• I see your point, but people grieve in very different ways. Sure, it may be grating on your nerves after awhile, but if it helps someone to announce to others their association with the event, then so be it – it’s often not about trying to stand out or getting attention, but trying to find others like you to commiserate. When something like this affects someone deeply, whether directly or indirectly, it’s considered a step forward here in the mental health community to talk/write about it. The event in Boston triggered various emotions from all kinds of people from all kinds of experiences that they went through in the past. I had a war veteran screaming at me, and then throwing up all over my desk from just hearing the explosions on the radio, and he didn’t know anyone at the event – does that mean his suffering is any less than that of the families of those who died? I am most certainly not one to say. We shouldn’t judge others by how directly they’re related to the event or not, we should let everyone heal in the best way they know how – some are better than others at this, but categorizing it as a dramatization or exaggeration pushes the affected person to internalize these emotions, leading to severe damage in communication skills and serious guilt later on down the road when expressing emotion. I would even venture to say that the more folks that come out as being affected in any shape or form by this event, the more it adds to the solidarity with all the victims and a more unified community. It’s not safe for anyone to judge or to categorize one person’s suffering over anothers because we all manage hurt and fear in very, very different ways. If someone wants to talk about being absolutely frighted to run the London marathon this weekend in a breathless crying fit, having never even set foot in Boston or even know any Americans, let them, so they can begin to find the road to a place without fear. You don’t have to be supportive, heck, you don’t even need to listen attentively, just let it happen – you may not care and it might even anger you that they’re brother-in-law’s best friend’s mother crossed the finish ten minutes before the first explosion, but it’s obviously affected them somehow whether you approve or not. Be kind; for everyone you meet is fighting a hard battle.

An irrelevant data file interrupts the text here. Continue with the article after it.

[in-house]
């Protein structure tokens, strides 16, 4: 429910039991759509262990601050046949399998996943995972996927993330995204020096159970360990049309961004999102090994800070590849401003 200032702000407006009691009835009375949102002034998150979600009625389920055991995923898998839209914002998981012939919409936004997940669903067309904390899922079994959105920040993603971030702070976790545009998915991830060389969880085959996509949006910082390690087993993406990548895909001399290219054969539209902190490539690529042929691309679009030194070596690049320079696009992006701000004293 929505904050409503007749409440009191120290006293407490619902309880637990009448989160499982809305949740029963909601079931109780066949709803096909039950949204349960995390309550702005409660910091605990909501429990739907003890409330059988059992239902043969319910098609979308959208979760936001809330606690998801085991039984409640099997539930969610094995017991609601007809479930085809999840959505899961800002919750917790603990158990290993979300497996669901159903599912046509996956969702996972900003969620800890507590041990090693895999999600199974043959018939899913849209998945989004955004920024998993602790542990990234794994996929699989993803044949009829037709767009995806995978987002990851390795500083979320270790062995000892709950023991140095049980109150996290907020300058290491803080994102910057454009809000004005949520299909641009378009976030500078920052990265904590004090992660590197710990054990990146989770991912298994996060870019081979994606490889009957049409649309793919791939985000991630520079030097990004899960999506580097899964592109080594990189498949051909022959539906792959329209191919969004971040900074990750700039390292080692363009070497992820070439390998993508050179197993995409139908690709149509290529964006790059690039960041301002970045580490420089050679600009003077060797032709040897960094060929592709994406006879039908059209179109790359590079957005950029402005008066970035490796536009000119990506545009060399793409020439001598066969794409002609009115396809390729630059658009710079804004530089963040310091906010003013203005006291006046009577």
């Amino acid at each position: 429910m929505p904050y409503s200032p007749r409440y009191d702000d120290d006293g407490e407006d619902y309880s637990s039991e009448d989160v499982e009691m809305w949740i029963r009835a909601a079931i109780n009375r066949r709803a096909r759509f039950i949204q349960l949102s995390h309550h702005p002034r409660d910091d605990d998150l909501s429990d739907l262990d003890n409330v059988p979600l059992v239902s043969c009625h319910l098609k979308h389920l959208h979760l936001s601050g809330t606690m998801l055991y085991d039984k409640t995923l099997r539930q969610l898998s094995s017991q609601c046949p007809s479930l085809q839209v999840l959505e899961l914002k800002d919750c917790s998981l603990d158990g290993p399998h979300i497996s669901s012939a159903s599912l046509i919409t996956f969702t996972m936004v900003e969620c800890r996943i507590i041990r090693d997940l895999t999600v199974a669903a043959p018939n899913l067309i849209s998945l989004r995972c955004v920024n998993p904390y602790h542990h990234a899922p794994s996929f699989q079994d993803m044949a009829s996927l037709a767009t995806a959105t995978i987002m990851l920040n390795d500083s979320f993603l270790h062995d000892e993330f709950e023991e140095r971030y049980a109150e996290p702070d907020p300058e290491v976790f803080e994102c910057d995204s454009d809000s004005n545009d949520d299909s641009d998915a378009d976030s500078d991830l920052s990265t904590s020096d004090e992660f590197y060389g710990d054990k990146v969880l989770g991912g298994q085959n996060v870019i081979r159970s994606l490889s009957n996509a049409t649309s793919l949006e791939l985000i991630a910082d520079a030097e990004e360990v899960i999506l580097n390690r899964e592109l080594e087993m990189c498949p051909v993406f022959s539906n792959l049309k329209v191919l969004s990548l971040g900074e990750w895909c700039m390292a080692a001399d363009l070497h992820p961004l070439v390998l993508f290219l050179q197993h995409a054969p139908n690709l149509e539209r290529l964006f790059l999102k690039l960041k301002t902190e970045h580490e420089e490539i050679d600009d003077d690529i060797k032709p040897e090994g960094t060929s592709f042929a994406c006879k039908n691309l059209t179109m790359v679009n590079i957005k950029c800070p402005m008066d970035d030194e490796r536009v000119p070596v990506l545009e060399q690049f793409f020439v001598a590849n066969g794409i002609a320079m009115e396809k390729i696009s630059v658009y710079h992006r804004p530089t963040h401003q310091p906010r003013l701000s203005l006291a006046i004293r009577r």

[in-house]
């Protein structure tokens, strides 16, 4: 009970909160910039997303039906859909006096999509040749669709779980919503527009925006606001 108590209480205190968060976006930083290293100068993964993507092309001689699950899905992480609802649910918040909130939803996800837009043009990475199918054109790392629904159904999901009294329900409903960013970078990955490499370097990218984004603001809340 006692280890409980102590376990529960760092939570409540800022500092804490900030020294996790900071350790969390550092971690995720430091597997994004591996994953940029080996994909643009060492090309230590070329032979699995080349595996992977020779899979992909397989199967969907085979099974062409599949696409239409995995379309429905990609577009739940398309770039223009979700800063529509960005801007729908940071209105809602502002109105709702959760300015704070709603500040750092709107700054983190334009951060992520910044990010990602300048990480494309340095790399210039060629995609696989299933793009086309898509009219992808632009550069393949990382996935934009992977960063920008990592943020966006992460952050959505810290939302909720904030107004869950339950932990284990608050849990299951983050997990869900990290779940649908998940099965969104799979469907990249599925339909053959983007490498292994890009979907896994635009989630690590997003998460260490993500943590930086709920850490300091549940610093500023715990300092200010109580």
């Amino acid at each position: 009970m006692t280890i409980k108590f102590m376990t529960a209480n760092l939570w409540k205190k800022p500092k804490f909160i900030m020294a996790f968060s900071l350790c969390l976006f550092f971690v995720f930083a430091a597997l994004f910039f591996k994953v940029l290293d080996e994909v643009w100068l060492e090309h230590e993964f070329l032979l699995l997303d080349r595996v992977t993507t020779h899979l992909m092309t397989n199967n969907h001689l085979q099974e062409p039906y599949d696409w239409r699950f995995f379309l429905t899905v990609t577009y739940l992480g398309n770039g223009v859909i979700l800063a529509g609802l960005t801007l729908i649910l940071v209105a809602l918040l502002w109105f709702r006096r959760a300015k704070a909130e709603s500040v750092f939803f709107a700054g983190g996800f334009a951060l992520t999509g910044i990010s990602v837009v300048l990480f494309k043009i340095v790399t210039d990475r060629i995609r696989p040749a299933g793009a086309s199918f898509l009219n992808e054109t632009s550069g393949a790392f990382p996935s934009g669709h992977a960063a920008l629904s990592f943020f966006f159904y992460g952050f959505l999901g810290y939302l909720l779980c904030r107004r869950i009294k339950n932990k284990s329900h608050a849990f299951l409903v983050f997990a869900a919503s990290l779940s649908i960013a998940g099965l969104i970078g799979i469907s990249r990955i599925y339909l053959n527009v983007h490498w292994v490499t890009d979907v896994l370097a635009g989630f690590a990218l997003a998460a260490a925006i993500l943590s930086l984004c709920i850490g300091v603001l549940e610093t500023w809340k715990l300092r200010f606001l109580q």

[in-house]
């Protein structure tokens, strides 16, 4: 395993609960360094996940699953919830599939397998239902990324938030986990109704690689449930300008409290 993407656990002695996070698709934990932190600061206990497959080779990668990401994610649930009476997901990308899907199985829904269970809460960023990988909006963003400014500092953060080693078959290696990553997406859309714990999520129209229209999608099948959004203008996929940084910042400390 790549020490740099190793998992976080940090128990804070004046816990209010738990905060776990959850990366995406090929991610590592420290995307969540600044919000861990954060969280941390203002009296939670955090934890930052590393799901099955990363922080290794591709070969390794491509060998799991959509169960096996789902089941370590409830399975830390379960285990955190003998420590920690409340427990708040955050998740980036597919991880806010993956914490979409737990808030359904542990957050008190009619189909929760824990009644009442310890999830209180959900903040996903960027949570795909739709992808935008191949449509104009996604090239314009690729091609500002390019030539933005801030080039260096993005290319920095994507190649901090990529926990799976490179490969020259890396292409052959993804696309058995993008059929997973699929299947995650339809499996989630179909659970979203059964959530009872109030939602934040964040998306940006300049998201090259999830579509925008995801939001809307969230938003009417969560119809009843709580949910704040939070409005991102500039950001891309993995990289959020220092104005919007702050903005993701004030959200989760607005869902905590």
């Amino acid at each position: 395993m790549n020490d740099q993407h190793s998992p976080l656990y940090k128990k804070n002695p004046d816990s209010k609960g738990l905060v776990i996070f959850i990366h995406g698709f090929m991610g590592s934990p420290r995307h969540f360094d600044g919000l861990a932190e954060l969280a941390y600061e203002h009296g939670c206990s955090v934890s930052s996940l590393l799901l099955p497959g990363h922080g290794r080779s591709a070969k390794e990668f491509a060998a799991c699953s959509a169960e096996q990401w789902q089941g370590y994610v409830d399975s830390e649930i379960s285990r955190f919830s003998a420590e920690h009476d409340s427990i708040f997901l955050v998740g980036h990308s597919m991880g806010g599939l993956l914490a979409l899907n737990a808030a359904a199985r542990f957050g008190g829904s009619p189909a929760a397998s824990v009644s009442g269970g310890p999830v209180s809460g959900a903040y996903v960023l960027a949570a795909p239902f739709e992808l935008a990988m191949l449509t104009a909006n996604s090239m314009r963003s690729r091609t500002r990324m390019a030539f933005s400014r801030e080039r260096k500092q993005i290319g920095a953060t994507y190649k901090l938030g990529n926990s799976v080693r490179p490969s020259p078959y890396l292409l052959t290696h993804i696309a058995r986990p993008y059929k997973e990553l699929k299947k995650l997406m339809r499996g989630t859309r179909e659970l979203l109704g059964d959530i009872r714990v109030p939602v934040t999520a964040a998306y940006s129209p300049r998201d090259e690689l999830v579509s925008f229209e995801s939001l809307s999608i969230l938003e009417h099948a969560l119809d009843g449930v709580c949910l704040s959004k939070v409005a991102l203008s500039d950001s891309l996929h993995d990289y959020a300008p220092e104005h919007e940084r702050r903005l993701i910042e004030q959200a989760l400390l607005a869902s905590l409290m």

• I am not talking about individuals such as the War Veteran you cite. Certainly, that is a separate issue. PTSD is a whole different beast to battle which is extremely sad in its own rite. Of course hearing an explosion is an emotional trigger for such an individual.

        The issue I am discussing are the ones similar to what Britt cites. The situation where someone is explaining that they were once by the finish line last month, or in the library growing up 10 years ago or they had a friend that was near that area last week. These are the anecdotes that I feel take away from what the victims are going through and takes away from the actual victims.

        Of course people will be concerned about security at future mass events, in particular marathons. I am running MCM in October and have thought about this. In fact, the last time I ran it there were snipers on the buildings because of the man shooting marine recruiting centers. It is normal to think ahead of extra security precautions and issues. These are not the situations, concerns or conversations I am referring to.